Energy crackled, the sparks dancing in the dark, forming a writhing, jagged line, a false light saber blade.

    'See, Master. See what I can do? I don't need a lightsaber.'

    'Noooooooooo! Hasni, noooo! Don't!'

    The true lightsaber cut deep, sizzling through muscle and bone, leaving the smell of charred blood and tissue in the air.


    The blade extinguished, the hilt falling to the ground, bouncing, flipping over slowly, silver briefly glinting in the cold light before rolling away into the darkness. A life extinguished, whisked away in a turn of the Force, a capricious breeze suddenly gone wild and then stilled. The memory-wind changed . . . .

    . . . . a lone brown robe under a single light, head bent low to the ground, the whole figure trembling, weeping.

    The moment stretched . . . on . . . .

    . . . . a circle of robed figures silently, dispassionately watched while the one in the middle disgorged his grief, a wretched outpouring of regret and guilt. All the watchers sat unfeeling and unmoved by it, like rocks in a river of sorrows that flowed outward and around them.

    Seated on meditation platforms, they surrounded the one being judged in the circular room, curves and vertical columns carved into its ancient stone walls, deep in the oldest parts of the Jedi Temple that Jedi Masters never spoke of or discussed with others in their Order of lesser experience.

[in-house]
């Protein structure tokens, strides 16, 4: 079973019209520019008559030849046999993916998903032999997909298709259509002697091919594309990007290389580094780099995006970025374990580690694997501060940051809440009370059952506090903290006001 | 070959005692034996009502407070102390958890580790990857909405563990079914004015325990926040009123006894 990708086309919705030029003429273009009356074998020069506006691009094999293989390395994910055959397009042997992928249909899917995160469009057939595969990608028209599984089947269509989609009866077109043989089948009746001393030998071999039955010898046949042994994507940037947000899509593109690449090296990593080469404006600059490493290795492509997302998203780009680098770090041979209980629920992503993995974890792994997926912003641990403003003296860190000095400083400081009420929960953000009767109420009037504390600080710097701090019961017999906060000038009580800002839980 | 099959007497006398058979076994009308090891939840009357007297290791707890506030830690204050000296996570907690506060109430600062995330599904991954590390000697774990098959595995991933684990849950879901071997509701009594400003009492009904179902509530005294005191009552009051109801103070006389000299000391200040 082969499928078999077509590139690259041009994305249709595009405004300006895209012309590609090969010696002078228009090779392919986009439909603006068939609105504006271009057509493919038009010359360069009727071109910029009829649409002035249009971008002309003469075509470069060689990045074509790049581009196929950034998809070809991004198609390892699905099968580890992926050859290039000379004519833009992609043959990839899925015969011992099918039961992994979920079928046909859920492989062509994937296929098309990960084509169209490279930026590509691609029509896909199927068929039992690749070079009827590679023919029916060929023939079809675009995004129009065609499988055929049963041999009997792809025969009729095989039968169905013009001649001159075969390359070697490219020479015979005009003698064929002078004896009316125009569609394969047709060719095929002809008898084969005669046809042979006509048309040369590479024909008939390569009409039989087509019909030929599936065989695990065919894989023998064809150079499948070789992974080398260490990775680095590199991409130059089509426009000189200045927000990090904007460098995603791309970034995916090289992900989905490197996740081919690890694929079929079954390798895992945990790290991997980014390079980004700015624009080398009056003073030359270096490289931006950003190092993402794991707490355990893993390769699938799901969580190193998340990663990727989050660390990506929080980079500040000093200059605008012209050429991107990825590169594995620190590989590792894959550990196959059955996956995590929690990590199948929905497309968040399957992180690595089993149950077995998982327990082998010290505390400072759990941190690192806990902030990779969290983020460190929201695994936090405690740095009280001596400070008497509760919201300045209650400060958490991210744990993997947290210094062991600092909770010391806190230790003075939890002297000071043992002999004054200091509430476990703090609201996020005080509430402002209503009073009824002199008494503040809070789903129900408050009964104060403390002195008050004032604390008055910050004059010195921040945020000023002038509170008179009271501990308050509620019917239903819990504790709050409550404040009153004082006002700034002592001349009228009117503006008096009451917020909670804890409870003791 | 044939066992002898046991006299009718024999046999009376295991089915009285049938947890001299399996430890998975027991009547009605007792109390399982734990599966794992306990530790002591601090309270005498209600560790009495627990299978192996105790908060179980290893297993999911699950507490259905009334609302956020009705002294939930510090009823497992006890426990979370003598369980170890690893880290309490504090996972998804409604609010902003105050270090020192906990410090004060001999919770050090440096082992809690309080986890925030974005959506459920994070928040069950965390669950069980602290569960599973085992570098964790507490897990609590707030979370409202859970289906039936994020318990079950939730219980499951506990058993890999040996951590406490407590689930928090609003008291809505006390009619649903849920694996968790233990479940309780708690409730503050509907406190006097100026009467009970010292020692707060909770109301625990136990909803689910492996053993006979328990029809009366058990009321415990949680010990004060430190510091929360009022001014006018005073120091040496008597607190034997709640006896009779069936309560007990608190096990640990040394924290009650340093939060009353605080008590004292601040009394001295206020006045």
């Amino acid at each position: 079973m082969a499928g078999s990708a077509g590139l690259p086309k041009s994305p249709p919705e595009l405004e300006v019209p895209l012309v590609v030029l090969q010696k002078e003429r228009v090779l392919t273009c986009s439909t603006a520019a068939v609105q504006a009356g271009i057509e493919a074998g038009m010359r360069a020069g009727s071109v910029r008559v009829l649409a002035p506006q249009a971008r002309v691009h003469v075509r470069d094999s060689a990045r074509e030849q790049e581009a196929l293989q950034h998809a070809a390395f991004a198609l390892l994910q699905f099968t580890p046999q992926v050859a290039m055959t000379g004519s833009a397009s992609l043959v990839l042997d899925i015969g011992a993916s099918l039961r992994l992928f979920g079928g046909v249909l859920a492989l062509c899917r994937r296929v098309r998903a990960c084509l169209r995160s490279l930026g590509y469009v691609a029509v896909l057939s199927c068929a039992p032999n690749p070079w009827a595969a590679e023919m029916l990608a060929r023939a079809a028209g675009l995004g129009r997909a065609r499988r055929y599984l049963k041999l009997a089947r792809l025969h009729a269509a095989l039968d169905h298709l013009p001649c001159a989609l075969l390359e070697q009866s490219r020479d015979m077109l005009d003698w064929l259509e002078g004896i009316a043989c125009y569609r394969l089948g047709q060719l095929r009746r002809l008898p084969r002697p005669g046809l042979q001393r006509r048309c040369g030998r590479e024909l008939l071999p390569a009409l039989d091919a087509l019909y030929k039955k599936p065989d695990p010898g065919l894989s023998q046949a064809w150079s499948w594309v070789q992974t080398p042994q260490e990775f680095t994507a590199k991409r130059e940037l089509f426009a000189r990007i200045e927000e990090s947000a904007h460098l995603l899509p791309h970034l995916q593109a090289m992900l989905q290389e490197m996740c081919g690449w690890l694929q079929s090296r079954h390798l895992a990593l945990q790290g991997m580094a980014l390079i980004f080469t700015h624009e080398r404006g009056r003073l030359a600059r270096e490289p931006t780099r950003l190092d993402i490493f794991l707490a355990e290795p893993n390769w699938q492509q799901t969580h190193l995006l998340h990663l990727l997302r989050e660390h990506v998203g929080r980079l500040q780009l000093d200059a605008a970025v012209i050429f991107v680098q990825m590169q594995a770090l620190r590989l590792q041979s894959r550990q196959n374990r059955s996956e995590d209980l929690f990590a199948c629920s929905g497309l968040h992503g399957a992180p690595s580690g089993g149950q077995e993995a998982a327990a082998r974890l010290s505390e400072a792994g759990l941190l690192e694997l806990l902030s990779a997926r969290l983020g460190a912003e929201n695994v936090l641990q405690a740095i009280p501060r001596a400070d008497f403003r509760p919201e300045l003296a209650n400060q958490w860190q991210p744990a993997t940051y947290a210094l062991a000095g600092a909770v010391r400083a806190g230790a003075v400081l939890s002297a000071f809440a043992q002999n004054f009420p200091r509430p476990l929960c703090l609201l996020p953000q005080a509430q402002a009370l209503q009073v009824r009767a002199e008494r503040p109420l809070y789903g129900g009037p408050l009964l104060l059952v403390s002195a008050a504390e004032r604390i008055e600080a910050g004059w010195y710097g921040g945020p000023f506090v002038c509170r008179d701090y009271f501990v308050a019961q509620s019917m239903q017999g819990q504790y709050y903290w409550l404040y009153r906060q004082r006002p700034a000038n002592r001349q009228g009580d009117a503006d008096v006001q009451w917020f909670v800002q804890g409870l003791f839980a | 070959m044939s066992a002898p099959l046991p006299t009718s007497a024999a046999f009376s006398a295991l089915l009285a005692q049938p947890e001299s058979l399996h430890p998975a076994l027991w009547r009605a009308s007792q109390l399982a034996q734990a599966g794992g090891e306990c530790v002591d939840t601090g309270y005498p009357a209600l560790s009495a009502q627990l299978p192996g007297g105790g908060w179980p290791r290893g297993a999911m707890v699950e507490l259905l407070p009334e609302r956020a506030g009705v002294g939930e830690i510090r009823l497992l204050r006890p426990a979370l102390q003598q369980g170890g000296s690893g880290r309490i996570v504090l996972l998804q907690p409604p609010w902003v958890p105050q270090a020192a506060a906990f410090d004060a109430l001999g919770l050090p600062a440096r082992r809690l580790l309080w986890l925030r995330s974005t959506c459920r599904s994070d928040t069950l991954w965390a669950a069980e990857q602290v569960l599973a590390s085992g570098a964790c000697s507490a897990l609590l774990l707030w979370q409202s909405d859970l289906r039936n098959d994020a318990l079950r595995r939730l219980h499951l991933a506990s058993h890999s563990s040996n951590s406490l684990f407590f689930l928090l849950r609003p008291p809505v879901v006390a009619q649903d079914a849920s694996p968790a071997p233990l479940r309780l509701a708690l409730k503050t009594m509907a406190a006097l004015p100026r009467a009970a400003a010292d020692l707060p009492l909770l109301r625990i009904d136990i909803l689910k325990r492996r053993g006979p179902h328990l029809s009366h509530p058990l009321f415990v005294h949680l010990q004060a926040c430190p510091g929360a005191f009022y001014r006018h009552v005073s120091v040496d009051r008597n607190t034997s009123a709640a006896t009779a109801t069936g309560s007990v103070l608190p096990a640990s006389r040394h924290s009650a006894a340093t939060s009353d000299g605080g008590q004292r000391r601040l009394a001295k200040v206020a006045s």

Finally exhausting his grief, he pushed his upper body up off the floor, his robe spread out in a brown spill around him, face shadowed under the hood.

    "I have failed, my Masters. I failed my Padawan. I have failed the Jedi Order."

    It was true. He had failed. His Padawan had not been ready for the Jedi Trials, though the apprenticeship had been long . . . .

    'Am I not ready, my Master?'

    The voice echoed in the Force, breaking up the image of the ancient room like a stone thrown into the reflection on a pond. Energy crackled, blue-white and wild.

    'No, Hasni. Your asking me tells me that you are not ready. Patience. You must learn patience.'

    The boy did not understand, his hand held up in mid-gesture . . . . the image shifted to an adult, full-grown now, but still with two bands tied around his left horn hanging down from his chin, the mark of a Padawan Learner.

    'Why did I fail, Master? I tried, but there were too many. I could not keep up.'

    'I failed you. You were not ready. Control, control, you must learn control. You mistake power for success, but it is control that you need. Power for its own sake is a path to the Dark Side. Jedi do not use the Force. It guides us as much as we draw upon it.'